New Delhi: There is no denying the fact that recent Punjab & Haryana High Court order clearly depicts that speaking out can be life-threatening for a woman – she will be shamed in ways that will silence hundreds of others.
Yes you guessed it right, we are talking about the case where judges have given bail to the three gang rape convicts and used language to blame the victim’s lifestyle for the incident.
One thing is for sure – sexual indulgence has different connotations and repercussions for men and women.
Whether you believe it or not, society continues to have much greater tolerance for sexual indulgence by men. Women are increasingly subjected to moral policing, and branded as ‘promiscuous’ and of an ‘easy virtue’.
It is quite a strange thing that communication technology and social media, the so-called symbols of modernity, continue to be used to blackmail women. For fear of getting ostracised, women often observe the ‘culture of silence’, by not even sharing it with their parents.
According to experts, it is not difficult to understand why a girl being victimised sexually and physically chooses to remain silent. Parents, teachers, police, strangers, neighbours, and even members of the judiciary view sexually active young girls and boys differently, despite the fact that both are parts of the same act. Young people at this point of time, irrespective of class, residence, religion or caste, are unfathomable to the older generation.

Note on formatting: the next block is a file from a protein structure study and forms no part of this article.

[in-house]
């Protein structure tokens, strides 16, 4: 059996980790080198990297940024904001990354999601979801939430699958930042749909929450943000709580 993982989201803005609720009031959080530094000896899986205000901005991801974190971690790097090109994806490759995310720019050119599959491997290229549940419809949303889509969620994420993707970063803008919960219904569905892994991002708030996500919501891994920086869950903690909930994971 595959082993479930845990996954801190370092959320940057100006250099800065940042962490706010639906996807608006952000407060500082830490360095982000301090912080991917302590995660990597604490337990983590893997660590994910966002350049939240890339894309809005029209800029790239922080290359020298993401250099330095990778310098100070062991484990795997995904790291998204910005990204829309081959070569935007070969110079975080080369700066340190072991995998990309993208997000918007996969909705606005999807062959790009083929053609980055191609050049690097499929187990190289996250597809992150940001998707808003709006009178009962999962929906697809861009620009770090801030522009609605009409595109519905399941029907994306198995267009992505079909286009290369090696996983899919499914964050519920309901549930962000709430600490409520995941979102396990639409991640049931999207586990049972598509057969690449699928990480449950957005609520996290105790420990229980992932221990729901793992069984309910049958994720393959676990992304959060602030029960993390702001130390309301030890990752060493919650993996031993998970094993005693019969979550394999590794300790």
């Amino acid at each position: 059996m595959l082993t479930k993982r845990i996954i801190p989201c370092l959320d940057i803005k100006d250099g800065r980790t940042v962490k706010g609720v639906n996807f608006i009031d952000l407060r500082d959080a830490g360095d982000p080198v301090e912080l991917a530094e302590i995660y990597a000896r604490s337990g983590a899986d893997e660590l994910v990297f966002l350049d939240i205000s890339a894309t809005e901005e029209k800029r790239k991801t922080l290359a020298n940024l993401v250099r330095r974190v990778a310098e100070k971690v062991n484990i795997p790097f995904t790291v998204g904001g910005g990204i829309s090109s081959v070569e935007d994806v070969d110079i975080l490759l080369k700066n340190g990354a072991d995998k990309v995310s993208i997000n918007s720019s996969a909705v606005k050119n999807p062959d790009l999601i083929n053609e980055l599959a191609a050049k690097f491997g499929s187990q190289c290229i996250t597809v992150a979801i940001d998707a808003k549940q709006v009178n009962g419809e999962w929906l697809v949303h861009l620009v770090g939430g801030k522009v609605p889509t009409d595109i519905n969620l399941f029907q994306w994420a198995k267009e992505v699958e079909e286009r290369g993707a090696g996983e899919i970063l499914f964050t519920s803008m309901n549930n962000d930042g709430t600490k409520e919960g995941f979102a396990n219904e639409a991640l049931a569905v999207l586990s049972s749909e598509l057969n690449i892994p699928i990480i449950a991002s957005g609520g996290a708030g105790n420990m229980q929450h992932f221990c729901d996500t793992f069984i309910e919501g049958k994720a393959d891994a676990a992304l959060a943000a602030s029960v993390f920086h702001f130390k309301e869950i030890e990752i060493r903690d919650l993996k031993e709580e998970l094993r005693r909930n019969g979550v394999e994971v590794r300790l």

While sex is no longer a taboo for India’s modern youth, it continues to be treated as a sin for girls.
As a matter of fact, its quite impossible to find Amitabh Bachchans of ‘Pink’ in real-life situations. A girl who chooses to enjoy life as boys do, consumes hard drinks as boys do, is blamed if she complains about sexual violence.
Young women who manage to enter professional institutions of higher learning are confident and outgoing, but their conduct is restricted because they carry the burden of cultural heritage and family honour.